New starters and freelancers who were not employed on the cut-off dates could not be furloughed. Workers not paid via PAYE, like those in the gig economy, were also not eligible. There was initial concern that the guidance did not clearly say pregnant employees could be furloughed. Campaign groups have also called for the CJRS to cover 100% of wages for pregnant employees who are suspended for safety reasons.
It is employers who take decisions on furlough. This means zero-hours and agency workers could be refused furlough and have their hours cut instead.
In June 2020, ExcludedUK, a campaign group for people who have missed out on income support, estimated that 790,000 people had been excluded from the CJRS.
What next for the CJRS?
The CJRS is set to wind down over the summer and end on 30 September 2021. Ministers have suggested the Government might re-introduce the Job Retention Bonus, where employers are paid £1,000 for each furloughed employee they keep on. However, unemployment is expected to rise.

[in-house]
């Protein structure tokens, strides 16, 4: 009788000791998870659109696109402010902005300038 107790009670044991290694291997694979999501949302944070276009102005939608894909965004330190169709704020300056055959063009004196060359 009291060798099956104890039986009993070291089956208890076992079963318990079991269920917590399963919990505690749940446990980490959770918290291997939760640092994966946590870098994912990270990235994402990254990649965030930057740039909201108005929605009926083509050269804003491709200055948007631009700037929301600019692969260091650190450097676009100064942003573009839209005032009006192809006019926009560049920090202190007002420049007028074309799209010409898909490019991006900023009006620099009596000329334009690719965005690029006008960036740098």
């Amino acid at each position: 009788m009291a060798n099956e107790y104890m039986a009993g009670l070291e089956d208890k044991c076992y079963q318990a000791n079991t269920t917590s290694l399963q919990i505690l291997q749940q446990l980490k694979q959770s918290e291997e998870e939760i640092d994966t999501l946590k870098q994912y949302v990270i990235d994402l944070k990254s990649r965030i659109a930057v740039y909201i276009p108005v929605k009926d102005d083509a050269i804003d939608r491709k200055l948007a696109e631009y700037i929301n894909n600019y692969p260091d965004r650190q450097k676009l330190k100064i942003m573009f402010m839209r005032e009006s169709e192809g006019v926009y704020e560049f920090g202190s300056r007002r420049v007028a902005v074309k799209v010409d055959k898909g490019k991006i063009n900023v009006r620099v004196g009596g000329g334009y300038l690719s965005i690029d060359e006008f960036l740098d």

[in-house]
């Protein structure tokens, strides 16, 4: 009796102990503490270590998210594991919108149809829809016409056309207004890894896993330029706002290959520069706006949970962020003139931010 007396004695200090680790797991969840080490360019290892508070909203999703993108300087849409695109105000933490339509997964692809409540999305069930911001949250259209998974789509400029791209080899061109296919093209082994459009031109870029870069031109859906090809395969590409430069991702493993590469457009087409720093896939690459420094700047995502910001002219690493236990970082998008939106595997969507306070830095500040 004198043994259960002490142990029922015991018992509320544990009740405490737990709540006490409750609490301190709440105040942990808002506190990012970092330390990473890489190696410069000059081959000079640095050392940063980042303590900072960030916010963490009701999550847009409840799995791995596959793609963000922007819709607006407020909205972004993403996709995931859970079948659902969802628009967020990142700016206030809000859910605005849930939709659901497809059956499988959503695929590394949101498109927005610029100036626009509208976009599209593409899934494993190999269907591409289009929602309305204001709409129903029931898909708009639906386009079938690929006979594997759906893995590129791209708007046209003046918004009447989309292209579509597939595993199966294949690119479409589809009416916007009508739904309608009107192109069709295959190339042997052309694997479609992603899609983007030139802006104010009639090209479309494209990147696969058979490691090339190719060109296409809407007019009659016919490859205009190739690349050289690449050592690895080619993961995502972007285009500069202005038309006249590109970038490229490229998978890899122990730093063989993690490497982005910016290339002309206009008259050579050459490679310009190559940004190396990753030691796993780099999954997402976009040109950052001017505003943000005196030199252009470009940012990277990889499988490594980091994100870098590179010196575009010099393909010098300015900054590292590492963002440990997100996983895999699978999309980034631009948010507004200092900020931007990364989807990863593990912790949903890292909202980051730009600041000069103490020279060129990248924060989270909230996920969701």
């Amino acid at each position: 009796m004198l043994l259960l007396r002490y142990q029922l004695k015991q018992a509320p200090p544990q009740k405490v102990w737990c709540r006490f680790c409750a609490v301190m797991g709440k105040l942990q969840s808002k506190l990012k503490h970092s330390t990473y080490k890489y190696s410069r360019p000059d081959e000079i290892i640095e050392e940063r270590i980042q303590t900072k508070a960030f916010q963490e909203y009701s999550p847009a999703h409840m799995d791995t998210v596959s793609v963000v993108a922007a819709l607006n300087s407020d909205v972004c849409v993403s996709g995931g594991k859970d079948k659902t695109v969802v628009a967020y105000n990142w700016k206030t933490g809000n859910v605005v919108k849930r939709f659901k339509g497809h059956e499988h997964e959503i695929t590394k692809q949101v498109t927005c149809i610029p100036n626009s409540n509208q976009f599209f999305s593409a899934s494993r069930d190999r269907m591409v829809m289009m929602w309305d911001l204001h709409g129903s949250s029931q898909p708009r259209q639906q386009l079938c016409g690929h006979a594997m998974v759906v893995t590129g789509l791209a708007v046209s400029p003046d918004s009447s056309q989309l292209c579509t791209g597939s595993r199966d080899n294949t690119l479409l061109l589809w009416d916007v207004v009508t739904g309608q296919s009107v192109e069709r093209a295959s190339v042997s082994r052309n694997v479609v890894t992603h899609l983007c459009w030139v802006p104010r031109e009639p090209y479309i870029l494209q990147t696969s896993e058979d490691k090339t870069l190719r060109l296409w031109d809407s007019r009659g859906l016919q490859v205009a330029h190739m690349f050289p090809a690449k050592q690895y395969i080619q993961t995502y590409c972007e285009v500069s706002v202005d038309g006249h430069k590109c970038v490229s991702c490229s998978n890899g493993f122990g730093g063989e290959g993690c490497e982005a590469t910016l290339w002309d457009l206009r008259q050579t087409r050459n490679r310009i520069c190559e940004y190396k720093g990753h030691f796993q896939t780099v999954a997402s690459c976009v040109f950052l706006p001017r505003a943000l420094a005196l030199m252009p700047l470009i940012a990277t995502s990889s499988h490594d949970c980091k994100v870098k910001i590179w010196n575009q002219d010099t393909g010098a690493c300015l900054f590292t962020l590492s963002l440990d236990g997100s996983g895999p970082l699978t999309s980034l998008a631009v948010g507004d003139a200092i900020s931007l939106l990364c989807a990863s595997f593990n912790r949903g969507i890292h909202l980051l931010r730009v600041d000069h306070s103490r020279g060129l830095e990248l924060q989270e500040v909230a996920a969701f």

One question is whether the UK will set up a permanent scheme to support jobs during economic crises. A number of EU countries that introduced new schemes during the 2008-09 financial crisis now have permanent schemes. New schemes, like the CJRS, have performed well and countries with existing schemes had to adapt them for the pandemic. However, the Chancellor said some of the gaps in support resulted from the CJRS being set up at pace.
To date, the Government has not suggested the UK will adopt a permanent scheme.
FAQs: Coronavirus Job Retention Scheme, House of Commons Library
Coronavirus Job Retention Scheme: statistics, House of Commons Library
Coronavirus: Getting people back into work, House of Commons Library
Long Covid in the labour market, Resolution Foundation
One year on: we averted a jobs catastrophe, now we need to secure the recovery, Institute for Employment Studies
About the authors: Brigid Francis-Devine specialises in economic policy and statistics and Daniel Ferguson specialises in employment and equality law at the House of Commons Library.
Corrections and clarifications
This piece was amended on 25.03.21 to include information on pregnant employees.